Early life | State Library of New South Wales

Early life

Cecilia May Gibbs was born in Sydenham, Kent, England on 17 January 1877. She was the only daughter of Herbert William Gibbs (1852-1940), public servant and artist, and his wife Cecilia Rogers. Preceded by her father, May Gibbs migrated with her mother and brother to South Australia in 1881, when she was four years old. In 1885, the family moved to a Harvey River homestead in Western Australia, where she spent two impressionable years in the Australian bush. The family finally settled at ‘The Dune’, Perth.

May grew up in an artistic household, surrounded by cultural and theatrical activities, with her parents actively involved in local arts and theatre groups. Demonstrating artistic ability from an early age, May had a particular interest in botanical drawings. She won first prize at the age of 15 for her entry in a Western Australian wildflowers exhibition in Perth, and continued to receive accolades for her botanical work throughout the 1890s.

[Botanical illustration], by May Gibbs, ca. 1900-1904

Between 1900 and 1913 she travelled overseas three times to study art in England, becoming proficient in various styles of artwork, including botanical illustrations, life drawing and caricature. Her early skill and training can be seen in her later work depicting the Australian bush and wildlife. She subsequently received assignments for illustrations from newspapers and publishing houses in both London and Perth.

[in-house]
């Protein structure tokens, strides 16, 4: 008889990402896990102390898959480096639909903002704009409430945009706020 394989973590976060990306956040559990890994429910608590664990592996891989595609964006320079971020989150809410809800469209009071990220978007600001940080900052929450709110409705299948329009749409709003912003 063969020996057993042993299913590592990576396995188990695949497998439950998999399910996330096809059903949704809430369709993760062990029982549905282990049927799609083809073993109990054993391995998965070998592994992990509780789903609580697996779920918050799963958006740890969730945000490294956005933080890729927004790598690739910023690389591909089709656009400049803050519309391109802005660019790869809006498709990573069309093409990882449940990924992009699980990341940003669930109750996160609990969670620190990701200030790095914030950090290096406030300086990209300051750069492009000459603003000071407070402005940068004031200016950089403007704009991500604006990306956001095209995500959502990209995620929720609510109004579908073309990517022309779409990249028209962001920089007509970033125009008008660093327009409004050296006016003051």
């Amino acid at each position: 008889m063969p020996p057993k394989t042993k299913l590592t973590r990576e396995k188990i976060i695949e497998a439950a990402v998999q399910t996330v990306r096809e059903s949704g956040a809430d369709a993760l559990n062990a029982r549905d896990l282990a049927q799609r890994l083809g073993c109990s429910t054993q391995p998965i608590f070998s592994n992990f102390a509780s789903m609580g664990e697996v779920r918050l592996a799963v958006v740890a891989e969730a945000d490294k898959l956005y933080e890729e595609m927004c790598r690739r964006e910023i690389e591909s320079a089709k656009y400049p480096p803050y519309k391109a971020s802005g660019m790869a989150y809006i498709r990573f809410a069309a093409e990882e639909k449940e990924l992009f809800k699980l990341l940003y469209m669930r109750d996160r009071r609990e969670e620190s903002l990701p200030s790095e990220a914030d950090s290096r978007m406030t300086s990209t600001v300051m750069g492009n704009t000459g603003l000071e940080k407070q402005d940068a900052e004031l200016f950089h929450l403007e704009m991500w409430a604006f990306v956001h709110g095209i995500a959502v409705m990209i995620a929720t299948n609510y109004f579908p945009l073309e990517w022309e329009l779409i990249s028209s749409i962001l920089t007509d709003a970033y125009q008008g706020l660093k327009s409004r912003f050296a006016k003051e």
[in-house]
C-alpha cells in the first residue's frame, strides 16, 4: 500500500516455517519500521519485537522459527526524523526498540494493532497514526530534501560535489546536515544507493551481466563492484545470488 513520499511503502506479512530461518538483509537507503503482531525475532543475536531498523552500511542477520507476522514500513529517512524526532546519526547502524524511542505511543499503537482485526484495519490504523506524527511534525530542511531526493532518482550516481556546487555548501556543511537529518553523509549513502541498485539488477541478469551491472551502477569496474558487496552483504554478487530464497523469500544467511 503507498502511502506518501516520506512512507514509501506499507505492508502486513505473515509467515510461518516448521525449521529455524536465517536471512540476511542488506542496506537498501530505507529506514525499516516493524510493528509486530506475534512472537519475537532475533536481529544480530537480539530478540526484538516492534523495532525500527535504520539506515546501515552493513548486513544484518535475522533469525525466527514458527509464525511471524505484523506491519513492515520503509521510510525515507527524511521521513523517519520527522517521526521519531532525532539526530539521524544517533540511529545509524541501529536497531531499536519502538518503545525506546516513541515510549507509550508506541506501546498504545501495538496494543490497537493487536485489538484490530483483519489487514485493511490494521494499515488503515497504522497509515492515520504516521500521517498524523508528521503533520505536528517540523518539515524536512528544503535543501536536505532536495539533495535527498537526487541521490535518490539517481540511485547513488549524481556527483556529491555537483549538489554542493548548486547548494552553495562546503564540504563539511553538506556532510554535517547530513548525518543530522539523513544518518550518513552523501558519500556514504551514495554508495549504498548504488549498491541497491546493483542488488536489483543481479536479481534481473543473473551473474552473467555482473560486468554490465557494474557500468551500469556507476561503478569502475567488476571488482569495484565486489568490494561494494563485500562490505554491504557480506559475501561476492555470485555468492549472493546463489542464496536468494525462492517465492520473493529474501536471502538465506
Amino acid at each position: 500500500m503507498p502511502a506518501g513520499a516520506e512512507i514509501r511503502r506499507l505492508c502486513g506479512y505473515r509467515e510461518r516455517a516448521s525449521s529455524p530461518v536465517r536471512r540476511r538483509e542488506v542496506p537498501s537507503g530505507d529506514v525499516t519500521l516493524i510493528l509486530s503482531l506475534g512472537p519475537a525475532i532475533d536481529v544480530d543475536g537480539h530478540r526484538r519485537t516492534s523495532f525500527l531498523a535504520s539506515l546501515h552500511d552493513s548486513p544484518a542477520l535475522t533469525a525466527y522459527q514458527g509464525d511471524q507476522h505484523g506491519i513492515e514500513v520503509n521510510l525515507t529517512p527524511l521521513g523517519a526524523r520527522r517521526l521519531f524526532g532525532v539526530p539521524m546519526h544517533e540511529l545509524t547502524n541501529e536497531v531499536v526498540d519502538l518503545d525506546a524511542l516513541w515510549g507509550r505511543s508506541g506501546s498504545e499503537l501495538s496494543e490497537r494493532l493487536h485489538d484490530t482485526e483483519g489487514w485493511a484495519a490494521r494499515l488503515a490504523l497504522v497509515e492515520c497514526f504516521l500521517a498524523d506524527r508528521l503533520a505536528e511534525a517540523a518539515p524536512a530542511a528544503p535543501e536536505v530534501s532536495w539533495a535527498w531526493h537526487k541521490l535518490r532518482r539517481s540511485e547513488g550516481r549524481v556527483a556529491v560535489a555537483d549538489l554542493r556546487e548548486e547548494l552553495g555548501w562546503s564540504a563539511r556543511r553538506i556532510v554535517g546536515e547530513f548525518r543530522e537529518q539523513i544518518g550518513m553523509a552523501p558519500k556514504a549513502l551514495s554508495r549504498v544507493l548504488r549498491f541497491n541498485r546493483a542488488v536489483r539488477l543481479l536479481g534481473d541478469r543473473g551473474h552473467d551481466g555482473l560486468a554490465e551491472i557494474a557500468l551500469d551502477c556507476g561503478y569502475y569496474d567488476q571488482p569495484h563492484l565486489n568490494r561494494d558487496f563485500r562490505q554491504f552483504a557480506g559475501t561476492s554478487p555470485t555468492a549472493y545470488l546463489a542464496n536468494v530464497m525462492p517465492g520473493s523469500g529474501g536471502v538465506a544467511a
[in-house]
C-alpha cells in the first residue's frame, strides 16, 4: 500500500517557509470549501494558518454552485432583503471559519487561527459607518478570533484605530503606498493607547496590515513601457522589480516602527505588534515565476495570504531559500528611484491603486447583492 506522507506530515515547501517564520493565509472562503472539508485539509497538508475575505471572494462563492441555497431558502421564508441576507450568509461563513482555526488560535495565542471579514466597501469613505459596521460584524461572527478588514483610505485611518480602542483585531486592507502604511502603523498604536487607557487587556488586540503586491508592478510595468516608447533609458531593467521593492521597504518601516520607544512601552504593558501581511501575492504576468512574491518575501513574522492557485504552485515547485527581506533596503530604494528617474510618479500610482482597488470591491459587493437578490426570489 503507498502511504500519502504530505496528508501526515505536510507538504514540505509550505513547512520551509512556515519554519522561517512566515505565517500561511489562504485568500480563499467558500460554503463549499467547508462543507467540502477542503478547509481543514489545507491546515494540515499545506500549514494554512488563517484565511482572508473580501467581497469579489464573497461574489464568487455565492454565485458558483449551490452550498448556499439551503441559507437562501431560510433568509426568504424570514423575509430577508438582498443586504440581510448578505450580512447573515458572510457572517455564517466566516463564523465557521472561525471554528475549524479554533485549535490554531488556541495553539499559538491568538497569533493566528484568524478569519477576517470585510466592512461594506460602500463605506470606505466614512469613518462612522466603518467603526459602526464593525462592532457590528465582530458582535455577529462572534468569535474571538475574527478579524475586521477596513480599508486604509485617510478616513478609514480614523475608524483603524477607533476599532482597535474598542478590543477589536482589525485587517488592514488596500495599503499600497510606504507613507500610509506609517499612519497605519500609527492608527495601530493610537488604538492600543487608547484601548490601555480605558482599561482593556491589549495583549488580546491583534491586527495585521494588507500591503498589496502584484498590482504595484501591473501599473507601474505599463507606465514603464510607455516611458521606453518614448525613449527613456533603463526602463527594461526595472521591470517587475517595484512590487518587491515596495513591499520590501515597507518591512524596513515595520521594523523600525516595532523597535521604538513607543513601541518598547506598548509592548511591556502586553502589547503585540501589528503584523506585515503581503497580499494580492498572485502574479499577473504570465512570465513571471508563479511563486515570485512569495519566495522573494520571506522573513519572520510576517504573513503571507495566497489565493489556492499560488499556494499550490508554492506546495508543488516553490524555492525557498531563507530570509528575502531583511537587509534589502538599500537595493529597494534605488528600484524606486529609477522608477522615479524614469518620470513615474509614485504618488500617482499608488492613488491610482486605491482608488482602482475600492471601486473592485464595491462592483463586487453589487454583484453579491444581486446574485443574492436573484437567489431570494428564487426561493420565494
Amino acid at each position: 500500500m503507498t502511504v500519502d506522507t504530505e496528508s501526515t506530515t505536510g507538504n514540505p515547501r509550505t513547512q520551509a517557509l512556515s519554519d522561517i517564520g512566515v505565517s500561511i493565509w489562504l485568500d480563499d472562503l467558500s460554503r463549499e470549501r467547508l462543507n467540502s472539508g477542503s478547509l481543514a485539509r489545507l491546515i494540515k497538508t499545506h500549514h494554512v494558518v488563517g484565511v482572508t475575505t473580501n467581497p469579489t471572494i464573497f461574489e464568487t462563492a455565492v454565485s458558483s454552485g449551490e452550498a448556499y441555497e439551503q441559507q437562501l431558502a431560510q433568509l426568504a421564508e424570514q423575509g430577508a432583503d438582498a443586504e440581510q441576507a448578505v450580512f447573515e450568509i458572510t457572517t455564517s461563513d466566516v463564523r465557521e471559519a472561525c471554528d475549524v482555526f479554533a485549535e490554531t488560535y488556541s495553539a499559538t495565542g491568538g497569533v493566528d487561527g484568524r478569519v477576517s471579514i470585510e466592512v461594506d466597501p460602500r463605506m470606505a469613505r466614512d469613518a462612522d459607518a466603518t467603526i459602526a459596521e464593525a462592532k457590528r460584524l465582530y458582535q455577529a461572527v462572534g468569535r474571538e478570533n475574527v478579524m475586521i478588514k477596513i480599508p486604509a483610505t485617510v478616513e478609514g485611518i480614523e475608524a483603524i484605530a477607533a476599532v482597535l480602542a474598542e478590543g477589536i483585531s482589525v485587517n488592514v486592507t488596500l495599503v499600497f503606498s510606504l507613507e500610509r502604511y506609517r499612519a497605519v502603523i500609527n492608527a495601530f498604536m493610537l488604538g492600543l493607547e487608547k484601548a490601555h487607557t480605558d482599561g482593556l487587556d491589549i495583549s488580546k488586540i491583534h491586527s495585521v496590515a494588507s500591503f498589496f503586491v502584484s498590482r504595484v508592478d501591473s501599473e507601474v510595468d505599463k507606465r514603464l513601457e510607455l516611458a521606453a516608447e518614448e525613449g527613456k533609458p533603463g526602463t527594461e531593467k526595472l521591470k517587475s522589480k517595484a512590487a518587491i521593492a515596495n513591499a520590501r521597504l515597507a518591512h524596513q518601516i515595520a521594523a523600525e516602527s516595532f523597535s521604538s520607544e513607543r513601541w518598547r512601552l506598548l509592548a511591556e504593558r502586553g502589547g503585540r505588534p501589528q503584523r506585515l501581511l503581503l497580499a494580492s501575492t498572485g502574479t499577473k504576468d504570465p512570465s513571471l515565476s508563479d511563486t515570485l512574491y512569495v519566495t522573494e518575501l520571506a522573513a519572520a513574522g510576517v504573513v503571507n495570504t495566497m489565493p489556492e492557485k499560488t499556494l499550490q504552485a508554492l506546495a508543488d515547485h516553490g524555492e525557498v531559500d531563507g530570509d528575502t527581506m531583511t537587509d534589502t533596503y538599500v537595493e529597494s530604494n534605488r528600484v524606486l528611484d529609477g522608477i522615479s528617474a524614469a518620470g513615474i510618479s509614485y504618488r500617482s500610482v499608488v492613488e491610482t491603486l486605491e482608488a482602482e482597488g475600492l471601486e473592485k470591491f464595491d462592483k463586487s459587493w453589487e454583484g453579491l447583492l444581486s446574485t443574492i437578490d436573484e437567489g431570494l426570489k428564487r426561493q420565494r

> View a selection of May Gibbs’ early botanical and life drawings 
Botanical and life drawings 

Gibbs embodied the ‘New Woman’ of the early 20th century. A contemporary of Miles Franklin, both women gained independence and freedom travelling overseas and came into contact with the suffragette movement. While in London in 1910 and 1911, she became involved with the leading suffragette journal The Common Cause, contributing cover designs and illustrations.

She returned from London a full-time, professionally trained illustrator. Settling in Neutral Bay, Sydney, she maintained a steady livelihood with commissions from publishers. With the onset of World War I, she began producing Australian-themed postcards, bookmarks and calendars destined for the Australian troops overseas.





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May Gibbs
Made possible through a partnership with The Nutcote Trust and Graham & Charlene Bradley, and various benefactors